Krista Pickens, the U’s Title IX coordinator and director of the Office of Equal Opportunity and Affirmative Action, helps oversee those U inquiries. A former Salt Lake City police officer and sex crimes investigator, she also was once the victim of an attempted sexual assault. She was 19 years old and working as a waitress in Hawaii, walking home with her tips, when a stranger punched her, breaking bones around her eye. “Luckily, there were some local boys who heard what was going on, and he actually got the worst of it,” she says. “You’ve got all those layers that you see victims go through: ‘What did I do? Did I deserve it?’ ”

U Dean of Students Lori McDonald, left, with ASUU office advisor Janzell Tutor. Photo by Brian Nicholson

U Dean of Students Lori McDonald, left,
with ASUU office advisor Janzell Tutor. (Photo by Brian Nicholson)

Universities are developing new models for investigating claims of sexual assault, even as new obligations arise, she notes. “The increased obligations are to address stalking, domestic violence, dating violence, and whether or not they occur on campus. If they affect the employee or the student, we’ve got to address them,” she says.

The obligation extends to incidents affecting students off campus. If a student reports an off-campus sexual assault, a city police detective and the U’s Office of Equal Opportunity investigator will coordinate talking to the victim, a process that usually involves several interviews. For a Title IX case, the standard of proof is preponderance of the evidence, which is more than 50 percent, while in a criminal case, the standard of proof is “beyond a reasonable doubt,” a much higher standard.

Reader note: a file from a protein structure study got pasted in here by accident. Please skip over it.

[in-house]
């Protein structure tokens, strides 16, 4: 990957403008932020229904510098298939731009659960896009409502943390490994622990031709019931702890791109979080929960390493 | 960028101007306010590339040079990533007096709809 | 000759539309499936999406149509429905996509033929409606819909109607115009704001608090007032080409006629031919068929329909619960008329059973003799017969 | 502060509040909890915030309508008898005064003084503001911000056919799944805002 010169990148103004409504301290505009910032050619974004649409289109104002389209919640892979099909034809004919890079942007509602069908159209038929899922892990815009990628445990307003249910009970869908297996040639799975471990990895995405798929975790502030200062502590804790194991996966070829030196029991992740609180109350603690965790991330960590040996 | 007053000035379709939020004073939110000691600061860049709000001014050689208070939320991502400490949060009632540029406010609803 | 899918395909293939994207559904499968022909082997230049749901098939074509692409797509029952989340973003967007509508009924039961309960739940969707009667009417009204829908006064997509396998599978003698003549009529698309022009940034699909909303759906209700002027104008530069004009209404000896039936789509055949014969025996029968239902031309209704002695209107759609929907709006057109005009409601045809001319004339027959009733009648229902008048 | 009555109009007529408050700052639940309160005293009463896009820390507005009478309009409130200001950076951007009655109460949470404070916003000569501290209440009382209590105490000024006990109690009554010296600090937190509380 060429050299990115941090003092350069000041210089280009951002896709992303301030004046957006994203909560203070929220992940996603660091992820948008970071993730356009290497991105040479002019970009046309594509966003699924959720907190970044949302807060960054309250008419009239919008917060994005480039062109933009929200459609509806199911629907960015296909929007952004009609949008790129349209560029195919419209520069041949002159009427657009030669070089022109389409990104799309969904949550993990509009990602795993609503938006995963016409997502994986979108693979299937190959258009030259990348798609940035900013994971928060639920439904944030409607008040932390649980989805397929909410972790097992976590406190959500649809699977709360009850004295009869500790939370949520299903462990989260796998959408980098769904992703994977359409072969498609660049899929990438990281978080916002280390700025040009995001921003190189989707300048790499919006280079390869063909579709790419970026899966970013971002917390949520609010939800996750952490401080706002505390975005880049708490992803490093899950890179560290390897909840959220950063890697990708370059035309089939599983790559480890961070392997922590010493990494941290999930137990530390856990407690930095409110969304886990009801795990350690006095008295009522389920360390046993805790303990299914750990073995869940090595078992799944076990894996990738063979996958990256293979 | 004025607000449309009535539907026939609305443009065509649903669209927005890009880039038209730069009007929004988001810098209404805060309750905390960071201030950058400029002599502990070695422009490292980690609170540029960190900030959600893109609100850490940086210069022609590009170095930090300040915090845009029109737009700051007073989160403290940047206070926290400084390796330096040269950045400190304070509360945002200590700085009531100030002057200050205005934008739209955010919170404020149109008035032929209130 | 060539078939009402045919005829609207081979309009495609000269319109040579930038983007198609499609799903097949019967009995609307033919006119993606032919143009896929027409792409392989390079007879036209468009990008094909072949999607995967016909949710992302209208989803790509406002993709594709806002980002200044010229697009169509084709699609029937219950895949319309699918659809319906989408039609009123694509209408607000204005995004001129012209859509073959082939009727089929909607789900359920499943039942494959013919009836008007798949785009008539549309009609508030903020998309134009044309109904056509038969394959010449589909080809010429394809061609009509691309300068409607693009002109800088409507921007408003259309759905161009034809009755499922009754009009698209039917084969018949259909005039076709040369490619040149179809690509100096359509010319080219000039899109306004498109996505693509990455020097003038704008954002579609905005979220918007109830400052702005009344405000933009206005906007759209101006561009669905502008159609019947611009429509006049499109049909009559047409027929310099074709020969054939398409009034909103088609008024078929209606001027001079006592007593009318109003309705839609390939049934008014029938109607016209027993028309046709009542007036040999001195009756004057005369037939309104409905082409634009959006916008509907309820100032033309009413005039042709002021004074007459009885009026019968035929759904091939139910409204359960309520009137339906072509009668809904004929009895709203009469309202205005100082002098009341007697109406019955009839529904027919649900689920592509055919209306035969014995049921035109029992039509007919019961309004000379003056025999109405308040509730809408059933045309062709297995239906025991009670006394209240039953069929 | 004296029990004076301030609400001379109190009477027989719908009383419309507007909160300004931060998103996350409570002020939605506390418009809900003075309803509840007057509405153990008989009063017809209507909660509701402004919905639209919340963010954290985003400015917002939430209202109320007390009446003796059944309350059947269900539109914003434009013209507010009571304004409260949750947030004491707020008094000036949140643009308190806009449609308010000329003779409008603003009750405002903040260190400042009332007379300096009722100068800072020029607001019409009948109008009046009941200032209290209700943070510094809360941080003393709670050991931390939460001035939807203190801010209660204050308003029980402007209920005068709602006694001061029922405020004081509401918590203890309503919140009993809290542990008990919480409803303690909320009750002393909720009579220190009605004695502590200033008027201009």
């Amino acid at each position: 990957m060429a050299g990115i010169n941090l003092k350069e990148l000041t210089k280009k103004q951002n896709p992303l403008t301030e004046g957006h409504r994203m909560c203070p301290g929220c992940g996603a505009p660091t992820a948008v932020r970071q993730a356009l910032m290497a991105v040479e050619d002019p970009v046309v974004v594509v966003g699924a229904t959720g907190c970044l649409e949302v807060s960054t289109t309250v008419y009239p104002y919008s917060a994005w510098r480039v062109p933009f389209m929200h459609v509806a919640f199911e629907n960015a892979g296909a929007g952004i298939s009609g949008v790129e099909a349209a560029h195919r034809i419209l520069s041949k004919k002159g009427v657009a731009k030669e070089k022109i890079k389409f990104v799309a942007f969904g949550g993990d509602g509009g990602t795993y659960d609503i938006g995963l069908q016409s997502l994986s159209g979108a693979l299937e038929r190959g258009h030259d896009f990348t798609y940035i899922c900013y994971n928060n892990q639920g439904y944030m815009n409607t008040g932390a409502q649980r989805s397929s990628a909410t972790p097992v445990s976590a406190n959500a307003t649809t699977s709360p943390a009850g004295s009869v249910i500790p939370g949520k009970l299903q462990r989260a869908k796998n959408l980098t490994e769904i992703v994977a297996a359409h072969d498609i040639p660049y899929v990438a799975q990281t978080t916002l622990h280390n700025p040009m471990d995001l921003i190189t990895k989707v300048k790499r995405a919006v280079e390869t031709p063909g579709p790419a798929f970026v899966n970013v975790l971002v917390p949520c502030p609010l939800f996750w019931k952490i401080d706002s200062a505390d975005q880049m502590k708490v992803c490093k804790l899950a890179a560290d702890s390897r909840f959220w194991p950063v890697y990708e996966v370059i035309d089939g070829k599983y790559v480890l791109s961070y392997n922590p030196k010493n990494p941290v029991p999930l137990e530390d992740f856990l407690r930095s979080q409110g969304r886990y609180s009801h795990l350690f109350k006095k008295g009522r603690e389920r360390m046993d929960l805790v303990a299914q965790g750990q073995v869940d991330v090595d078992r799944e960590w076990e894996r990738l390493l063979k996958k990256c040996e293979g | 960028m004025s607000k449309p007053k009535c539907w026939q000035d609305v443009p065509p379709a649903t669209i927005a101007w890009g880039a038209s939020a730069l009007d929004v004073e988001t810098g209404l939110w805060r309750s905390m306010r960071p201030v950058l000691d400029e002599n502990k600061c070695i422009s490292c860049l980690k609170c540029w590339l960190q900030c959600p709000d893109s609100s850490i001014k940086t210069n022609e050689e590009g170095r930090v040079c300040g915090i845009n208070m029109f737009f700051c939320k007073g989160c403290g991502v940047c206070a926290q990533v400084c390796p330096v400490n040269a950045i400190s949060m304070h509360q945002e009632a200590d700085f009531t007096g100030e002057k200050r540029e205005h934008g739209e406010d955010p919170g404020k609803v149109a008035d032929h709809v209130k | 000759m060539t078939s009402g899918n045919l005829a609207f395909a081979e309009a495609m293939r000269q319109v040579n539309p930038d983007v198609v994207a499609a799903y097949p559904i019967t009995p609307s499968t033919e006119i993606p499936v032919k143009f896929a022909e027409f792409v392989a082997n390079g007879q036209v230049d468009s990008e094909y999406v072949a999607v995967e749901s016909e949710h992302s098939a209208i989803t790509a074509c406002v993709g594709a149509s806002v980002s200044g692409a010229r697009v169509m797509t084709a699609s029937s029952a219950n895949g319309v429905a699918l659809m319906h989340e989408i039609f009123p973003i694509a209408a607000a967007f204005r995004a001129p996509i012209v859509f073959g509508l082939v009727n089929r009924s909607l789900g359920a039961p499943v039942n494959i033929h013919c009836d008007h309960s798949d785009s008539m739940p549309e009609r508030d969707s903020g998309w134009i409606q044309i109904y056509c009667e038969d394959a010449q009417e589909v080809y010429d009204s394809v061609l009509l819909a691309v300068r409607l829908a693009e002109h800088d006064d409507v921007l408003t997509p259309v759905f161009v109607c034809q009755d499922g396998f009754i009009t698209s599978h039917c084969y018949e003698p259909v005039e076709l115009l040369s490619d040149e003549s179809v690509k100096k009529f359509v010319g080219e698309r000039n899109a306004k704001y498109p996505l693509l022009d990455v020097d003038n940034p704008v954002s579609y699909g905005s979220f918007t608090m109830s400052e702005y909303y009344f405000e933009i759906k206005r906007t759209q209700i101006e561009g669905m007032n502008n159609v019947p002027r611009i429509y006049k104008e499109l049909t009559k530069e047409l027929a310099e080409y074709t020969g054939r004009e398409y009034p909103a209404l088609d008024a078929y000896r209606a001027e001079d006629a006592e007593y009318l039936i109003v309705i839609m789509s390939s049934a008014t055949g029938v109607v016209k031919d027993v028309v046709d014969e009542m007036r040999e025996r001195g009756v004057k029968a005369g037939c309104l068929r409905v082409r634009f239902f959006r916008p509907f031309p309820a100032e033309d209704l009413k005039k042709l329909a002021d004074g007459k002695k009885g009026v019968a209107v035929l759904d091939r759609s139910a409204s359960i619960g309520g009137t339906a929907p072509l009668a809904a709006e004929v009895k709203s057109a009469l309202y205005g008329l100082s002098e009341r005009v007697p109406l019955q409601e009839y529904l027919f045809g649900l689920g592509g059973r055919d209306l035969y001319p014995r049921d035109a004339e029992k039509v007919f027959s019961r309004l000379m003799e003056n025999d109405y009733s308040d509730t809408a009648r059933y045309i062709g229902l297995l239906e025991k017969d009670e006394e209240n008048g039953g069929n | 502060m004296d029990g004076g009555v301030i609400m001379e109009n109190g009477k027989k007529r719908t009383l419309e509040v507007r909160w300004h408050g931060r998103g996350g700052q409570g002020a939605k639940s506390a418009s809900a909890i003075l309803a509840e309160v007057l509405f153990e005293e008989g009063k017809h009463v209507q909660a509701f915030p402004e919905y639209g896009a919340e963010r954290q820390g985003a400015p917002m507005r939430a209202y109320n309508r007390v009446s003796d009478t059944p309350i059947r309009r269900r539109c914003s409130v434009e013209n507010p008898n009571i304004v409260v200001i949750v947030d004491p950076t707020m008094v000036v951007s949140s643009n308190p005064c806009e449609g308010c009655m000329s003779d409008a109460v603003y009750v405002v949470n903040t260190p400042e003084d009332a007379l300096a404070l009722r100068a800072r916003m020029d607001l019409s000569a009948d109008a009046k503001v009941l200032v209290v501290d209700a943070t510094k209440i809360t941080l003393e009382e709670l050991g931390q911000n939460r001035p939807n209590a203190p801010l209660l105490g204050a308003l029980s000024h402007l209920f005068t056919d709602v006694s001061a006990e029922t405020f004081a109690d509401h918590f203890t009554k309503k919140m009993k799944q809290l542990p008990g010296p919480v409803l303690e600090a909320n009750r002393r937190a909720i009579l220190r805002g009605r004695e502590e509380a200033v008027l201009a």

Another issue is the manner in which victims are questioned. One technique is called the forensic experiential trauma interview (FETI), which begins with understanding that the victim almost certainly cannot give a linear account of what happened. “They can’t tell you how tall the guy was. They just say, ‘I was so afraid,’ or whatever it is they felt,” Pickens says. Researchers have found that when trauma occurs, the prefrontal cortex of the brain will frequently shut down, leaving the more primitive portions of the brain to experience and record the event. So, if pressed, a victim may “fail” to remember much about what they’re being questioned about. The FETI technique entails using principles employed in critical incident stress debriefing and defusing. FETI also draws from principles and techniques developed for forensic child interviews as well as from neurobiology of memory and psychological trauma. The technique is a sort of forensic psychophysiological investigation and provides an opportunity for the victim to describe the experience of the sexual assault or other traumatic and/or fear-producing event, physically and emotionally. Pickens’ office at the University employs this technique, while the U campus police use a similar forensic interview technique developed by the Children’s Justice Center when talking with people reporting cases of sexual assault.